By Diann Douglas
USDA Dietary Guidelines recommend choosing a diet low in fat, saturated fat, cholesterol, trans fats and using monounsaturated fats; all part of a plan to reduce your risk of heart disease. What a tall order! And, do you understand the difference between these fats? This week in National Heart Month, let’s explore the issue of fat and ways to get more heart healthy fats into your diet.
According to Dr. Linda Bobroff, UF Extension Nutrition Specialist, fat is an essential nutrient in our diets. It is a source of energy, or calories and is needed to help with the absorption of fat soluble vitamins. The problem with fat in our diets is that we eat too much.
Fats are made up of a mixture of fatty acids; they can be saturated, monounsaturated, or polyunsaturated fatty acids.
Saturated fats tend to raise cholesterol levels which increase your risk of heart disease; it is recommended we limit the intake of foods high in this type of fat. Saturated fats are solid at room temperature and can be found in animal sources of food; examples are butter, cream, and beef fat. The exceptions to the rule are coconut, palm and palm kernel oil, which are often used in commercial baked goods, cookies and crackers.
Cholesterol is a fat-like substance that is part of all human and animal cells. It is needed to form hormones, cell membranes and other body substances. Since your body makes its own, you don’t need extra cholesterol in your diet. Over time, high levels of cholesterol cause plaque to collect along the walls of your blood vessels resulting in restricted blood flow or blockages. It is recommended that you keep cholesterol take to 300 mg. each day. Cholesterol is found animal sources of food; meat and whole dairy. Usually when you alter you fat intake for saturated fats you also reduce cholesterol.
Trans fats have been in the news in recent years, they are formed when liquid oils are made into solid fats, although small amounts are found naturally in some animal-based foods. Like saturated fat, trans fats raise LDL cholesterol in blood, which increases the risk of heart disease. Manufacturers now have to label their products for trans fats.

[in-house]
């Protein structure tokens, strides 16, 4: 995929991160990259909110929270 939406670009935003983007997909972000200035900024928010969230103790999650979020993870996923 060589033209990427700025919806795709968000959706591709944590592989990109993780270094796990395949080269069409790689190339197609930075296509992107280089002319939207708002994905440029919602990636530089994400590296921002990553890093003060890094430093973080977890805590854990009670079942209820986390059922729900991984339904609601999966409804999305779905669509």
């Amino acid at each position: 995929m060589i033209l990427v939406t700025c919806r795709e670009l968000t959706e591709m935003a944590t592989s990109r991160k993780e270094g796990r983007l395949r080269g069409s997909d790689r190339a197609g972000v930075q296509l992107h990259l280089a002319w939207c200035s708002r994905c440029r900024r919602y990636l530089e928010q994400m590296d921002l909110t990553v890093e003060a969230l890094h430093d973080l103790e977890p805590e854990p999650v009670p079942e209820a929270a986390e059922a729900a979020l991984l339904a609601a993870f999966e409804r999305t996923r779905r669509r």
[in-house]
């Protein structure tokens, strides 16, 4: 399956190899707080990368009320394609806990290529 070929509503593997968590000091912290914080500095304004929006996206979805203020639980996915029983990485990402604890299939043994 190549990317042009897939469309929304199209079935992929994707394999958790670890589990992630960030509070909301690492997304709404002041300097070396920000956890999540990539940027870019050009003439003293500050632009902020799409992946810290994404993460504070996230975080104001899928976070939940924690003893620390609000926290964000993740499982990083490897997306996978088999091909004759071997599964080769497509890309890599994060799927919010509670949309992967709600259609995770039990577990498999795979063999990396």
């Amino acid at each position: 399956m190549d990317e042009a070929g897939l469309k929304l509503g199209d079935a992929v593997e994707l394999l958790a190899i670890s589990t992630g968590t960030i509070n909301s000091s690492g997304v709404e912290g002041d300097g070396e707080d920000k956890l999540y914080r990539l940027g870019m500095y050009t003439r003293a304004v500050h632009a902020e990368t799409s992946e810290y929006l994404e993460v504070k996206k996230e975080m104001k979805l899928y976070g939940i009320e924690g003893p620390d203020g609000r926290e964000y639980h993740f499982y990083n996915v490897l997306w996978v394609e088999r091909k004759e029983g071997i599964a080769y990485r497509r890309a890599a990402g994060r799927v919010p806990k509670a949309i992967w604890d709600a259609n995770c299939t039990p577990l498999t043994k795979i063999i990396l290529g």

Reading nutrition labels and ingredients lists can help identify the amount of fat in a food product. The nutrition label will also list total fat—saturated, unsaturated and trans -fats. Ingredients are listed in descending order. To keep your fat intake within reason, choose foods with fat listed lower on the ingredient list. Choose foods with low amounts of fat, saturated and trans fats on the label.
Polyunsaturated fats are liquid at room temperature and do not increase cholesterol levels. Corn oil is an example of this type of fat. It is a healthier fat to use and many recipes have been developed to use this fat in baked produce such as biscuits.
Monounsaturated fats are the better choice; they are liquid at room temperature and tend to help lower cholesterol. That’s right, they help carry cholesterol out of the body. Remember though, all fats are high in calories and should be used sparingly. Canola oil is the highest in monounsaturated fats. Other liquid oils like olive, peanut and safflower are all high in monounsaturated fats.
So, how do you apply these recommendations in daily eating habits? When preparing food, use fat free milk, lean cuts of meat and remove the skin from poultry. Forget frying altogether, there are so many interesting low fat cooking methods; try baking, roasting, steaming or grilling. If you have grandma’s favorite recipe that is high fat and can’t live without it, consider eating it less often, have a smaller portion or modify the recipe and use a heart healthy fat.
All fats are not equal, change the type of fat you use and then reduce the total amount. Start by drastically reducing saturated fats and substitute monounsaturated fats in your diet. For more information on fat in your diet, call the Madison Extension office for your copy of “Nutrition for Health and Fitness: Fat in Your Diet”.
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